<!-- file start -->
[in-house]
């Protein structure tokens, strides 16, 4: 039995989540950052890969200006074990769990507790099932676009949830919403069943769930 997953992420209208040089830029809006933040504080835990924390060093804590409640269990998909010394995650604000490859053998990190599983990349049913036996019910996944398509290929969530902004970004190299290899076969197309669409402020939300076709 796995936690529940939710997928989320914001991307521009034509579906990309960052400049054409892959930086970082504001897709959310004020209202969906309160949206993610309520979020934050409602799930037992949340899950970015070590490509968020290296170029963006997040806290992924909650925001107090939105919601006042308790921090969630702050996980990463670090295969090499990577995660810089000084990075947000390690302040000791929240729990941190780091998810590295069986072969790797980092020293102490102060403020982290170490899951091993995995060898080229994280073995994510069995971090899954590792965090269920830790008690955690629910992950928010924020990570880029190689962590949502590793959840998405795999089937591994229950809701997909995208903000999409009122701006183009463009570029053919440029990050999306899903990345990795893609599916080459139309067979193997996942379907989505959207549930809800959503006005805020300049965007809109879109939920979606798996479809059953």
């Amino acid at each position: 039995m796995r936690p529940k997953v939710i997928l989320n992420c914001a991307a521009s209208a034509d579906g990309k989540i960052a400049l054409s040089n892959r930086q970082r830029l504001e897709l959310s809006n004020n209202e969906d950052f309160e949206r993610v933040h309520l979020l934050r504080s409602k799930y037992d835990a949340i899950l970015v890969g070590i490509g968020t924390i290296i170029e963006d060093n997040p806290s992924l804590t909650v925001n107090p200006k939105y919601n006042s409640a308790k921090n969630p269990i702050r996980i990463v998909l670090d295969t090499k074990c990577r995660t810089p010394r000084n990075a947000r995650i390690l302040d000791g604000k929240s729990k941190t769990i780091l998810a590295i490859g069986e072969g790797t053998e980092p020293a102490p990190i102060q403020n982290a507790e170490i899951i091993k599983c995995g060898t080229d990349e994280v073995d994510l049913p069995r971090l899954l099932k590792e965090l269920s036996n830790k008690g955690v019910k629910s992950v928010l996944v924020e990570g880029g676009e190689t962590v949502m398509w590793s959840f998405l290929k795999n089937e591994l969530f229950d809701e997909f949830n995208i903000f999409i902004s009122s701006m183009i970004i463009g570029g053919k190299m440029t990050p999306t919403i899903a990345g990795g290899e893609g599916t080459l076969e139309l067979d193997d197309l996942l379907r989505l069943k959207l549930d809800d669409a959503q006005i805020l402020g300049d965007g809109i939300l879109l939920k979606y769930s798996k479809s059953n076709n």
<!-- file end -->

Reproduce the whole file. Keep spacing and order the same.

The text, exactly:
[in-house]
């Protein structure tokens, strides 16, 4: 039995989540950052890969200006074990769990507790099932676009949830919403069943769930 997953992420209208040089830029809006933040504080835990924390060093804590409640269990998909010394995650604000490859053998990190599983990349049913036996019910996944398509290929969530902004970004190299290899076969197309669409402020939300076709 796995936690529940939710997928989320914001991307521009034509579906990309960052400049054409892959930086970082504001897709959310004020209202969906309160949206993610309520979020934050409602799930037992949340899950970015070590490509968020290296170029963006997040806290992924909650925001107090939105919601006042308790921090969630702050996980990463670090295969090499990577995660810089000084990075947000390690302040000791929240729990941190780091998810590295069986072969790797980092020293102490102060403020982290170490899951091993995995060898080229994280073995994510069995971090899954590792965090269920830790008690955690629910992950928010924020990570880029190689962590949502590793959840998405795999089937591994229950809701997909995208903000999409009122701006183009463009570029053919440029990050999306899903990345990795893609599916080459139309067979193997996942379907989505959207549930809800959503006005805020300049965007809109879109939920979606798996479809059953």
């Amino acid at each position: 039995m796995r936690p529940k997953v939710i997928l989320n992420c914001a991307a521009s209208a034509d579906g990309k989540i960052a400049l054409s040089n892959r930086q970082r830029l504001e897709l959310s809006n004020n209202e969906d950052f309160e949206r993610v933040h309520l979020l934050r504080s409602k799930y037992d835990a949340i899950l970015v890969g070590i490509g968020t924390i290296i170029e963006d060093n997040p806290s992924l804590t909650v925001n107090p200006k939105y919601n006042s409640a308790k921090n969630p269990i702050r996980i990463v998909l670090d295969t090499k074990c990577r995660t810089p010394r000084n990075a947000r995650i390690l302040d000791g604000k929240s729990k941190t769990i780091l998810a590295i490859g069986e072969g790797t053998e980092p020293a102490p990190i102060q403020n982290a507790e170490i899951i091993k599983c995995g060898t080229d990349e994280v073995d994510l049913p069995r971090l899954l099932k590792e965090l269920s036996n830790k008690g955690v019910k629910s992950v928010l996944v924020e990570g880029g676009e190689t962590v949502m398509w590793s959840f998405l290929k795999n089937e591994l969530f229950d809701e997909f949830n995208i903000f999409i902004s009122s701006m183009i970004i463009g570029g053919k190299m440029t990050p999306t919403i899903a990345g990795g290899e893609g599916t080459l076969e139309l067979d193997d197309l996942l379907r989505l069943k959207l549930d809800d669409a959503q006005i805020l402020g300049d965007g809109i939300l879109l939920k979606y769930s798996k479809s059953n076709n």